Cycling: An addiction I won’t quit for the new year


I’ll just come out and say it. One of my goals for 2013 is to bike 10,000 miles before this year comes to an end, which is almost double the distance of what I rode in 2012. Tommy Godwin, an English cyclist rode 75,065 miles in 1939, so I don’t think my goal is impossible. Of course, I’m no record-breaking Tommy Godwin, but I am — like him — a cyclist passionate about riding bikes.

Comically, some of those around me question such a goal. If you had approached and asked me two years ago what word would best describe me, ‘cyclist’ would have been the last answer I would have given. Back then, never in my wildest dream would I have imagined identifying myself as a cyclist, let alone riding in tight spandex, climbing up the freezing mountains of Santa Monica or the hills of Palos Verdes with other cyclists at seven in the morning on a Sunday. But here I am today, doing just that.

What in the world happened?

Well, what happened was I put my legs over a bike, rode it, and became addicted – badly.

Maybe it was the natural high from my body releasing endorphins during rides, the loving and supportive members of the cycling community whom I’ve come to respect and love, or the growing appreciation I now had for the beautiful culture behind cycling that had me addicted. Whatever it was, I was hooked.


Hooked to the point where I found myself feeling irritable and agitated when I was unable to ride – loathing at the thought of going even a day without being on the bike. Hooked also to the point where the first thought that entered my head shortly after waking up was: a bike ride sounds good this morning.

It was a serious love affair with the bicycle.

Never has such an addiction been so consuming of my life, yet at the same time, extremely rewarding. They say too much of anything is bad for you, but nope, they couldn’t be more wrong. Long countless hours on the saddle has made me a healthier person, physically and mentally, and I feel a slew amount better inside and out because of it. My mind is clearer, I feel energetic and I definitely find myself smiling a whole lot more at the world.

In addition to the positive impacts it has had on my health, cycling has significantly improved my social life as well. Cycling has introduced me to some of the most talented and amazing folks I have ever met in my life, and I truly feel as if they’ll all be a part of my life for a very long time. At times, they almost feel like a second family. Truth be told, I was never the best at making new friends, but through riding, it became easier to connect with those that also had a passion for cycling.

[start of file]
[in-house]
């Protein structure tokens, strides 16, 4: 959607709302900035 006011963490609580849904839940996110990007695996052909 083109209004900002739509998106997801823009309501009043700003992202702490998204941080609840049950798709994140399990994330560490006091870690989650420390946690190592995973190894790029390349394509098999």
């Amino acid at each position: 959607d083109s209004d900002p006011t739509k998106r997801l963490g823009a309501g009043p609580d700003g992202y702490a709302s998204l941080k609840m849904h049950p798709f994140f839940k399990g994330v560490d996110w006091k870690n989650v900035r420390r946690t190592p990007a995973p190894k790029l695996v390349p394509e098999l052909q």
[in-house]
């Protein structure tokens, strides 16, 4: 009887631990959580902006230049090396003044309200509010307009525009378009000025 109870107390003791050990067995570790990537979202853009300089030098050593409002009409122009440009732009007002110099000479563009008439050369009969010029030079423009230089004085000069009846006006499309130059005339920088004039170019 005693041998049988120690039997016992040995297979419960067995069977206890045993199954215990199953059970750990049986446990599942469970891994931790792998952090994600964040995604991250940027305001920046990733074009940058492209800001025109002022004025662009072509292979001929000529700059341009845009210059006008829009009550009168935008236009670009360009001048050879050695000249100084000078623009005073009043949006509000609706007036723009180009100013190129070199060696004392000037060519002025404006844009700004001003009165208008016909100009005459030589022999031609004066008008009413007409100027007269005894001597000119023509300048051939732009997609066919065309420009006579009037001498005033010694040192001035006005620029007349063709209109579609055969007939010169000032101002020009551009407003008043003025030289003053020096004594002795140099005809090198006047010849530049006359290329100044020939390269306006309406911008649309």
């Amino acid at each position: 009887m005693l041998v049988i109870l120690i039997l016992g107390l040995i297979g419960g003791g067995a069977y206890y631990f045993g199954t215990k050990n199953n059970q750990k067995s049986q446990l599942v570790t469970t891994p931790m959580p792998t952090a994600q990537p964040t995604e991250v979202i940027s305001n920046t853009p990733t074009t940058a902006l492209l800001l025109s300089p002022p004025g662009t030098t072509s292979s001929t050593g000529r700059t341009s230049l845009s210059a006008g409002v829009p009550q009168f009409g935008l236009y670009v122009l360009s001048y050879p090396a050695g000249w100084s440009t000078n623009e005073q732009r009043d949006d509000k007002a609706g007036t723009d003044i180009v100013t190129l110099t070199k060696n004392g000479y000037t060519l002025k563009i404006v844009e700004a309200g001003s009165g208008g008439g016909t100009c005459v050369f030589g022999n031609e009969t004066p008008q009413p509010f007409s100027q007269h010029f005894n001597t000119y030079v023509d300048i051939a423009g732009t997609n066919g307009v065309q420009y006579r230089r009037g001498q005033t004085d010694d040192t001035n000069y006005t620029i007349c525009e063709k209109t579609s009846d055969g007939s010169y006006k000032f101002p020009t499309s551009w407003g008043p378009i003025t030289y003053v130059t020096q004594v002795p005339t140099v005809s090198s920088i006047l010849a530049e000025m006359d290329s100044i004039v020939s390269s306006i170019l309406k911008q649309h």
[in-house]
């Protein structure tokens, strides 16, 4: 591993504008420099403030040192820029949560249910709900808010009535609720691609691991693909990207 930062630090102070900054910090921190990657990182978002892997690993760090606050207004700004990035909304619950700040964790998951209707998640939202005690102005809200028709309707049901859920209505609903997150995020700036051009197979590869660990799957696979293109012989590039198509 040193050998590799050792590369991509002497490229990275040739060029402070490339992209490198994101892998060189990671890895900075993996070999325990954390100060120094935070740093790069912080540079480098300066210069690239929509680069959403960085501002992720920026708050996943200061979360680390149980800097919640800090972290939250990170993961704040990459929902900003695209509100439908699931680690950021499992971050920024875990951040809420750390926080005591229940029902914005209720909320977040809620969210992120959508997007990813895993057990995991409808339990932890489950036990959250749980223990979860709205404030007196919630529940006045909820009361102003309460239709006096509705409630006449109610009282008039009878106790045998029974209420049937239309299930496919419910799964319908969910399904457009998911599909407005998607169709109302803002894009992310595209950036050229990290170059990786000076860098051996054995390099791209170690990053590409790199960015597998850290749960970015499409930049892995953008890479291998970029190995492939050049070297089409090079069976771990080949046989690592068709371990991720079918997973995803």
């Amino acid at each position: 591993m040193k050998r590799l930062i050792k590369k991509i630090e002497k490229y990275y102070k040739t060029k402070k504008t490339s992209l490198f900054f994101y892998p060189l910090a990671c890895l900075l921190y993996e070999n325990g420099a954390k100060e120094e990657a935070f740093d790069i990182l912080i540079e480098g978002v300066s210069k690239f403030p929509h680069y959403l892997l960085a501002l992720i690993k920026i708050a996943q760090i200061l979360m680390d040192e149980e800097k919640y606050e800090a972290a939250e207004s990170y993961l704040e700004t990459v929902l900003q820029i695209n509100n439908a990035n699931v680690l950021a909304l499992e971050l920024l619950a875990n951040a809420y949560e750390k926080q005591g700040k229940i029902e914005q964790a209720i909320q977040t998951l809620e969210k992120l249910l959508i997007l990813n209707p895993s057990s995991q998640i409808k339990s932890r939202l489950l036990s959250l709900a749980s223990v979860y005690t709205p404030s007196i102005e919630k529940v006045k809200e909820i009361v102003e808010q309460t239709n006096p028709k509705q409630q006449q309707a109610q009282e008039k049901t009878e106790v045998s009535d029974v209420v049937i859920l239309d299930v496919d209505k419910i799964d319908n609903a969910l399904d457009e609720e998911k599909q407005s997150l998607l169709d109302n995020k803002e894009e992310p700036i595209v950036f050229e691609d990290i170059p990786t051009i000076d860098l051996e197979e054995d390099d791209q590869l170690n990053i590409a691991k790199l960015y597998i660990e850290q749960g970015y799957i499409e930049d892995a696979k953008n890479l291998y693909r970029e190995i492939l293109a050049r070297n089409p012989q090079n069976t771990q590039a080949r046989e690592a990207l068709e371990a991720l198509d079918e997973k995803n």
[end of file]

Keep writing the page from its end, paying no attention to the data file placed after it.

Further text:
Like a second family.

Like a second family.

Making new friends was as simple as saying “Hi! Cool bike! Do you ride a lot?”

When I take a look back, I can truly see how cycling has made my life these past two years a more positive and enriching experience, and I know it will continue to do so into the future. I feel my journey into the world of cycling has just begun, and I sense there will be more rewards for me to reap in the adventures that lie ahead for the year 2013.

So here’s a toast to 2013, and hopes that I complete my 10,000 miles goal on the bike. And, if any readers have any bike related goals this year as well, feel free to share. Let the fun of the new year begin!

4 replies

  1. Jung, that is definitely an inspirational story. I’ve set a goal to purchase a better bike and begin riding longer distances like you. I’ve set a 30-consecutive day workout goal to make sure I’ll be dedicated to the purchase, but your transformation is admirable. I’m on day 15, wish me luck and maybe I’ll see you on a hillside on day, yo!

  2. Great post! I just started biking to work since November to lose weight. It’s about two miles one way. Hopefully I can get in better shape, enough to do a century one day.